So yeah, if you were thinking of heading to your parents’ loft to try and find that beat-up copy you used to play with your siblings, and make a killing, you might be disappointed.
Now, onto the stock splits.
Basically, this is what happens when a company divides its existing shares so there are more of them. Apple has done this four times since 1985. The long and short of it meaning that if you held 177 when Super Mario Bros. was released, you’d actually have 9,912 now.
So, rather than the $68,196.14 we mentioned earlier, you’d actually be sitting on $3,803,036.09*.
Which — in case you were wondering — is quite a lot more than $114,000.
Anyway, let’s wrap this up and answer the question: what was the better investment in 1985 out of Super Mario Bros. and Apple stock? If you’re a boring stock splitter tracker, then Apple, easily.
But if you love to ride free and easy on the wind? With truly basic (read: incorrect) maths? Then Super Mario Bros.
Yes, it’s a shame, but I think what I want to say is this: suck it, Buffett.
*Note: I didn’t account for dividends because, literally, you cannot make me. Just be happy with what you’ve got.
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If you tuned in to the Ubisoft Forward event on July 12 in the hopes of receiving a free copy of Watch Dogs 2 on PC, you might have been left disappointed.
Countless people tried to claim the rewards on offer by logging into their Uplay accounts during the livestream, only to be met with countless error messages. It meant that many people missed out on the various rewards on offer, which didn’t go down particularly well.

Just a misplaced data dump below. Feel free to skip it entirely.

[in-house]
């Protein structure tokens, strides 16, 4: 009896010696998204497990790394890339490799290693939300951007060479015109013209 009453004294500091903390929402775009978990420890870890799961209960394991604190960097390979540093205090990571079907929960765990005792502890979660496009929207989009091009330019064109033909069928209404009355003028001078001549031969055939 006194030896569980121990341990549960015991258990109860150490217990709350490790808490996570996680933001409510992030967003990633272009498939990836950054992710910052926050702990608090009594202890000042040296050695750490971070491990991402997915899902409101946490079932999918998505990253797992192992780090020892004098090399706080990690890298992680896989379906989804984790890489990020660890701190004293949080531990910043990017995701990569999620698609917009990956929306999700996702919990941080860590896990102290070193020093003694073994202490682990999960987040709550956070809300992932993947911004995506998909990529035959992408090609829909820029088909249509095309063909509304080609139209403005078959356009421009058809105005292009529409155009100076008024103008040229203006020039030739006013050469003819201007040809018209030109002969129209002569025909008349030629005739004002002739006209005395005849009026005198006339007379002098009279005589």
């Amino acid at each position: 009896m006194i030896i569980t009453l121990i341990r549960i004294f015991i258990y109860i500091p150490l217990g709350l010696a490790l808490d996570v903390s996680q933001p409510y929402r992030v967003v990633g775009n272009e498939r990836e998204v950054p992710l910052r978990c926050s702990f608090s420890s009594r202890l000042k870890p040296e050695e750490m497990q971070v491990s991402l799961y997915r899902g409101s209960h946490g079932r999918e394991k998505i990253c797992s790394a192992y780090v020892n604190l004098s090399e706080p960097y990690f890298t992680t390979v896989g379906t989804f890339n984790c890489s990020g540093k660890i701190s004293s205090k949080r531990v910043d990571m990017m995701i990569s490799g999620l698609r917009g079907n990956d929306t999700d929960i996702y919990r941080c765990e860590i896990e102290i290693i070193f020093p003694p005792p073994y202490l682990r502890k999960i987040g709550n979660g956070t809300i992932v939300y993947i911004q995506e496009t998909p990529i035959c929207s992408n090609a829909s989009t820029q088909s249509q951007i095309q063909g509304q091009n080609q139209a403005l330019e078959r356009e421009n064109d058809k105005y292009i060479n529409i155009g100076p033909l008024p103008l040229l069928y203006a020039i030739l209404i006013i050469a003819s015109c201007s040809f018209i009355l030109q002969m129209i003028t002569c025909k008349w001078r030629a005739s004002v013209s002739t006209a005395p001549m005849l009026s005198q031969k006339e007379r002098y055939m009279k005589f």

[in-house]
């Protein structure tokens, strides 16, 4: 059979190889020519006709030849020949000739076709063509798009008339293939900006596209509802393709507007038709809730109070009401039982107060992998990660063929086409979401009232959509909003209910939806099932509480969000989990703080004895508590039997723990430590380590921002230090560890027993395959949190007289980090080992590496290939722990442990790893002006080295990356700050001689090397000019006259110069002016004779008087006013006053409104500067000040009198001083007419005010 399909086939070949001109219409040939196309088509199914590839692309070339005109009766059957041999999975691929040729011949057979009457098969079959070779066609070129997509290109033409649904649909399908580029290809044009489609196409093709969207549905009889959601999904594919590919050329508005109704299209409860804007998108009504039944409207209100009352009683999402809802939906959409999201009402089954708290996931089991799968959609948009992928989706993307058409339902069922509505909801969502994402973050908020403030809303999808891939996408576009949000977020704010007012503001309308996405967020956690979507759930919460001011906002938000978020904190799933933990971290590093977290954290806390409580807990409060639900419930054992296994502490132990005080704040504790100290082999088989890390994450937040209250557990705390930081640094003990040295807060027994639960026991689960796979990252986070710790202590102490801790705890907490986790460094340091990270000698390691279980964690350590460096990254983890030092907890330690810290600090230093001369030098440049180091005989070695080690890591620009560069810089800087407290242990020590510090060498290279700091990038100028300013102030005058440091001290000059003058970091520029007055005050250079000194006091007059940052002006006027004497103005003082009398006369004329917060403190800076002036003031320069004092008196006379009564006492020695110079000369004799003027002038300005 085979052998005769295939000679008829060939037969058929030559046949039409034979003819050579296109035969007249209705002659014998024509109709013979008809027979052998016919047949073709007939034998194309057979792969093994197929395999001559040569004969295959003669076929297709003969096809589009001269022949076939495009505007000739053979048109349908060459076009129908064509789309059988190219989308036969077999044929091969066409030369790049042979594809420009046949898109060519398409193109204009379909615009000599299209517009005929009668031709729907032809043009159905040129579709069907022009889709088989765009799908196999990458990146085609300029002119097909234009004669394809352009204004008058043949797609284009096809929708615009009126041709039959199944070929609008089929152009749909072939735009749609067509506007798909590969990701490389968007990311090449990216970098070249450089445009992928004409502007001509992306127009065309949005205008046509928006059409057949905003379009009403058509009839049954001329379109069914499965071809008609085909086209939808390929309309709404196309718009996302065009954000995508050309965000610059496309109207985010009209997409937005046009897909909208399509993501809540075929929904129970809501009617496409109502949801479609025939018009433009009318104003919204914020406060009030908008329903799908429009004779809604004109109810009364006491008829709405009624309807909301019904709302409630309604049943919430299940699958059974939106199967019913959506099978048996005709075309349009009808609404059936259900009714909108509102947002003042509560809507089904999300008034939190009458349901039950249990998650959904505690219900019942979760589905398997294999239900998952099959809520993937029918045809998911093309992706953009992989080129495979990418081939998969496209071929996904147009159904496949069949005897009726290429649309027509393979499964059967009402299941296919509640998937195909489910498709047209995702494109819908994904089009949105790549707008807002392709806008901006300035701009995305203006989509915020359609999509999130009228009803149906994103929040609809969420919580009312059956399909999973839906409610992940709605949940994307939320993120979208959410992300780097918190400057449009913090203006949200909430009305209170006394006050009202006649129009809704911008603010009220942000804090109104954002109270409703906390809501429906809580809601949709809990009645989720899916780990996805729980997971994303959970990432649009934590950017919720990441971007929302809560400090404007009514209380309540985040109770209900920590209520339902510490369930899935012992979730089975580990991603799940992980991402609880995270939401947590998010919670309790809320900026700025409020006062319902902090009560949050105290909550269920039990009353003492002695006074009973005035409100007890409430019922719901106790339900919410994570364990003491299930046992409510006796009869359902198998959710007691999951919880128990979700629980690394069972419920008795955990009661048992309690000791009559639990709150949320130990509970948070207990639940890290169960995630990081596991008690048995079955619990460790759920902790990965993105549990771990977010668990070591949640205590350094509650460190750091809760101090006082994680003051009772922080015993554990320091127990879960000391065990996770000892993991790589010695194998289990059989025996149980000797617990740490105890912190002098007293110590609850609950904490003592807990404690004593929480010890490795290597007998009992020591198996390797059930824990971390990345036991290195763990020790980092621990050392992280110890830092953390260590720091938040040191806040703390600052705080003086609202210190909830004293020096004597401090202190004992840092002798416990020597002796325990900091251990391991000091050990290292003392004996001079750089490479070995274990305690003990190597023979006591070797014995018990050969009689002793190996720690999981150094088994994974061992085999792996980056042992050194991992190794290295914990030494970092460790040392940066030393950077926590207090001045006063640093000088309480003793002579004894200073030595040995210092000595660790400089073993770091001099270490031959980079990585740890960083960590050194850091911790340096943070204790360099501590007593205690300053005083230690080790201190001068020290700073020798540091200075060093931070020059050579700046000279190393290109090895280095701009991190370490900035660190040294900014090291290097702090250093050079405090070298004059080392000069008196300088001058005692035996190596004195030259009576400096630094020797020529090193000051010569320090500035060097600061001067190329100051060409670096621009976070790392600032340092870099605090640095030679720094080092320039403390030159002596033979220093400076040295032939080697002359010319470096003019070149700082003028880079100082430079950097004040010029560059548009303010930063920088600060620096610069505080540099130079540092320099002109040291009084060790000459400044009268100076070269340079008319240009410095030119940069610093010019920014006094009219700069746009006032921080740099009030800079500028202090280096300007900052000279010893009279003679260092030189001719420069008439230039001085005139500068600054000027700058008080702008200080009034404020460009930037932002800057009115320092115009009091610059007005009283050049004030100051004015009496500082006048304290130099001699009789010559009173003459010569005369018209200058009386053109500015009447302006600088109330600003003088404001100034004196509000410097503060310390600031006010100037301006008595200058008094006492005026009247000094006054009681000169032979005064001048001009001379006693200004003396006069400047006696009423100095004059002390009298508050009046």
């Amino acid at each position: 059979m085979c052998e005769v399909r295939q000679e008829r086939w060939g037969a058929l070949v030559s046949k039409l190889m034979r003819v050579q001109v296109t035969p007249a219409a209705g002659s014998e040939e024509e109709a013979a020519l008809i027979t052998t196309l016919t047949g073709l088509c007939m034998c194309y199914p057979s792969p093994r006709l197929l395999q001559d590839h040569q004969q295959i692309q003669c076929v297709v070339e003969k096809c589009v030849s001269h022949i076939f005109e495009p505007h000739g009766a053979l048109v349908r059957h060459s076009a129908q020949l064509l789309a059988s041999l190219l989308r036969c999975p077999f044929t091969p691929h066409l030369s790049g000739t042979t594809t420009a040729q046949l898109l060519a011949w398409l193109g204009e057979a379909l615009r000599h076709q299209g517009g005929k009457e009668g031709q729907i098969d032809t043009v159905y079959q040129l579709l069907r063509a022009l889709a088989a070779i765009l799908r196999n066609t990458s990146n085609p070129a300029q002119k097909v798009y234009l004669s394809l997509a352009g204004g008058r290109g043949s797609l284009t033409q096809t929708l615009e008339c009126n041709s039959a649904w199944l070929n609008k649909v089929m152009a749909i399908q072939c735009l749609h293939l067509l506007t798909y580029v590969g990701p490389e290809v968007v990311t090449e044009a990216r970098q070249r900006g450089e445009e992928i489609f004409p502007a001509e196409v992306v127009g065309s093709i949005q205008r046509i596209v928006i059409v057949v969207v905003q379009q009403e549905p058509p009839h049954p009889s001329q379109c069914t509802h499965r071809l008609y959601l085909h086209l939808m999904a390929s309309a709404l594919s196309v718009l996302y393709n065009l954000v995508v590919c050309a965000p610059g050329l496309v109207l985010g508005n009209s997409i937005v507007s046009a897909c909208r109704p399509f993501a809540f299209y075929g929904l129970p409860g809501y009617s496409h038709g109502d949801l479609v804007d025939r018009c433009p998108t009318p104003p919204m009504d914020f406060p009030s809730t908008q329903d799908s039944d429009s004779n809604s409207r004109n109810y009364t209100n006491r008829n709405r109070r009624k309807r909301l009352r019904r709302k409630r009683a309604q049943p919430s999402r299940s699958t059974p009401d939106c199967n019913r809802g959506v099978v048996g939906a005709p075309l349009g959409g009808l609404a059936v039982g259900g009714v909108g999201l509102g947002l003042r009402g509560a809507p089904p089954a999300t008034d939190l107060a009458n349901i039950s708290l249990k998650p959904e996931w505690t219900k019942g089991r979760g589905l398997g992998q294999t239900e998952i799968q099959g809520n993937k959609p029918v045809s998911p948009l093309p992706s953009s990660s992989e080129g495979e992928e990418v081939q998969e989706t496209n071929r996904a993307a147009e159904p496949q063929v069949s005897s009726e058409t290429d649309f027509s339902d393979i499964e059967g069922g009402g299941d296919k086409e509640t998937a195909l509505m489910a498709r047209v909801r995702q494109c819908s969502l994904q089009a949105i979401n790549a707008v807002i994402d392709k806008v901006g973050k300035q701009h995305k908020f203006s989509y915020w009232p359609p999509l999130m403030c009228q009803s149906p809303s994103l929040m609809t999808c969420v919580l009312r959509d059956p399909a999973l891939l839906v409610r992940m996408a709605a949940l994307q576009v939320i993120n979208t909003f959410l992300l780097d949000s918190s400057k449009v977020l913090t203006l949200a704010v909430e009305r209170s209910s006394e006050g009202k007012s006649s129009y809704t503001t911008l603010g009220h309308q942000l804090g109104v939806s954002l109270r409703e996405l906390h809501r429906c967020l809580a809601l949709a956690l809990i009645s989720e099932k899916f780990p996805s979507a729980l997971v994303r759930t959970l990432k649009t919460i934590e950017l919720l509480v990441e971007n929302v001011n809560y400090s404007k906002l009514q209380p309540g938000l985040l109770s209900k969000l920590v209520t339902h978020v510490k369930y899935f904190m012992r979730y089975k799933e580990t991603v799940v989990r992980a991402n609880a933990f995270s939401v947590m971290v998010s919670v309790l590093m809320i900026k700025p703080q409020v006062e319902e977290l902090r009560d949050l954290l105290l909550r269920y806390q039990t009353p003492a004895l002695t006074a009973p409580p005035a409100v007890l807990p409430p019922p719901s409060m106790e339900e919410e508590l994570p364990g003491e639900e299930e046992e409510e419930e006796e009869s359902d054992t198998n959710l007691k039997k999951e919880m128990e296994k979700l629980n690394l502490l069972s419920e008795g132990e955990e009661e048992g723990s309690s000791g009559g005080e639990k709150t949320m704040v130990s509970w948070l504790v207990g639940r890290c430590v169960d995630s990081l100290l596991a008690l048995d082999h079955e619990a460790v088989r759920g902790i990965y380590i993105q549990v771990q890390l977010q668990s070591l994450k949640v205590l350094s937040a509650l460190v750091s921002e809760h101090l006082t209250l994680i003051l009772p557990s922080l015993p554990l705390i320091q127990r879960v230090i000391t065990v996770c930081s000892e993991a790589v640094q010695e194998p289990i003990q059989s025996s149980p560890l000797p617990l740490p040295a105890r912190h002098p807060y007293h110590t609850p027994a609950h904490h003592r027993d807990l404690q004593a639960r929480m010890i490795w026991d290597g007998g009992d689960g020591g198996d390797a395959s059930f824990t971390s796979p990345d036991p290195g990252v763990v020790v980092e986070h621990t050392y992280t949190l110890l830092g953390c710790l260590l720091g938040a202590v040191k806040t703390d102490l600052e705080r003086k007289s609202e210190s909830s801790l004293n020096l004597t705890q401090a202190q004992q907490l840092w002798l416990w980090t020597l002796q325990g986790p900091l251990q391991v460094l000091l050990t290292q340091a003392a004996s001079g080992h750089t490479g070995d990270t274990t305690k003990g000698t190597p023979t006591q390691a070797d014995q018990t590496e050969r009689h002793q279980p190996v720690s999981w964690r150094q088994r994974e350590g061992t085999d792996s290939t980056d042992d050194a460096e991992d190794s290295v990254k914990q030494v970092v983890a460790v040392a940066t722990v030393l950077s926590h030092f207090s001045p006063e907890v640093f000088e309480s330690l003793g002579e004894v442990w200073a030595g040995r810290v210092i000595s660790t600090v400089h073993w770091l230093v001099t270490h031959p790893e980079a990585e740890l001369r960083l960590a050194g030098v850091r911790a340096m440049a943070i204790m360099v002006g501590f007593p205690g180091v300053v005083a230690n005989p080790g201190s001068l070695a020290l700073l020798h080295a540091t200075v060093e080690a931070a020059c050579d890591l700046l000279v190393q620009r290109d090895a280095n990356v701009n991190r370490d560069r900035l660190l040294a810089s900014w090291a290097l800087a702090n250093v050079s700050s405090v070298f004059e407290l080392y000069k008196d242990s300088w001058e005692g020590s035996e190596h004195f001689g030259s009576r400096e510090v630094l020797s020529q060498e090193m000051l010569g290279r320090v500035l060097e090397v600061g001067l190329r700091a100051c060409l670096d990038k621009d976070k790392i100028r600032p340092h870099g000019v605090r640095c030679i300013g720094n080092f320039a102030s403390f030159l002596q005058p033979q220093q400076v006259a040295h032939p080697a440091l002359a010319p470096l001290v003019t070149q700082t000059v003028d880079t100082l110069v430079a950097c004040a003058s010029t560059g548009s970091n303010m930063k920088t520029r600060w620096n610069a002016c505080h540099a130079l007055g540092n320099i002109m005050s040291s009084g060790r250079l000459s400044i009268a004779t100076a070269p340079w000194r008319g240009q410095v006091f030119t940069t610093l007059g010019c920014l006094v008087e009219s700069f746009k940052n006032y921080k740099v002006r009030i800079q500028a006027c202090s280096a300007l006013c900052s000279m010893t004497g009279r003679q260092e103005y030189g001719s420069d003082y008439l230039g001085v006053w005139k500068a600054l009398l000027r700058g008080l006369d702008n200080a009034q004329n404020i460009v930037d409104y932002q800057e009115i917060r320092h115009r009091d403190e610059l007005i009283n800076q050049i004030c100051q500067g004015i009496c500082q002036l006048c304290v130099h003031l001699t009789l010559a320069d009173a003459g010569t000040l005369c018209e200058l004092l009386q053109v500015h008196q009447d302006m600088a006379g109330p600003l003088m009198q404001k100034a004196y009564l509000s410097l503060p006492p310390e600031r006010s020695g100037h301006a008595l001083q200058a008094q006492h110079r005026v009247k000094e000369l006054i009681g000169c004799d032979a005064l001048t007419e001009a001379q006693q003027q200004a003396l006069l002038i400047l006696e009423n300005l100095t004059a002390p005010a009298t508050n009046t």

Thankfully, Ubisoft’s support account tweeted that the rewards would be made available for all, even if you couldn’t log in at the time.
To get the rewards, all you need to do is head to this web page, log in with your Ubisoft account and a free copy of Watch Dogs 2 should be yours. We tried it ourselves and were greeted with this message.
Ubisoft also revealed Far Cry 6, which is due to release on February 18, 2020, and stars Breaking Bad’s Giancarlo Esposito as the dictator Anton Castillo. The announcement didn’t come as much of a surprise, however, as the game was leaked earlier than expected due to a premature PlayStation Store listing.
PARIS — Ubisoft shares dropped 9% on Monday after the French video games group said over the weekend that three senior managers were leaving the company following a review into allegations of inappropriate behavior.
Ubisoft, which makes games such as Assassin’s Creed and Prince of Persia, said last month it had hired external consultants to investigate allegations that media reports said related to sexual misconduct.
The video games industry was caught up in the #MeToo movement in June after several women spoke about abuse and discrimination on Twitter.
Ubisoft said on Saturday the group’s chief creative officer, the managing director of its Canadian studios and global head of human resources had resigned from their positions, effective immediately.
None of them immediately responded to requests for comment sent via their LinkedIn profiles.
Ubisoft said late Sunday that Yves Guillemot, the group’s co-founder and chief executive, would take on the chief creative officer role on an interim basis and that it would revamp the “way in which the creative teams collaborate.”
“Ubisoft has fallen short in its obligation to guarantee a safe and inclusive workplace environment for its employees,” Guillemot said in a statement.
Analysts said the departures, and potential litigation, could weigh on the company’s sales.
Jefferies analysts said in a note to investors that “more reports may emerge, with stakeholders potentially holding top management responsible, and potential financial implications including disrupted production and litigations.” (Reporting by Pawel Goraj in Gdansk and Maya Nikolaeva in Paris; Editing by Edmund Blair and Mark Potter)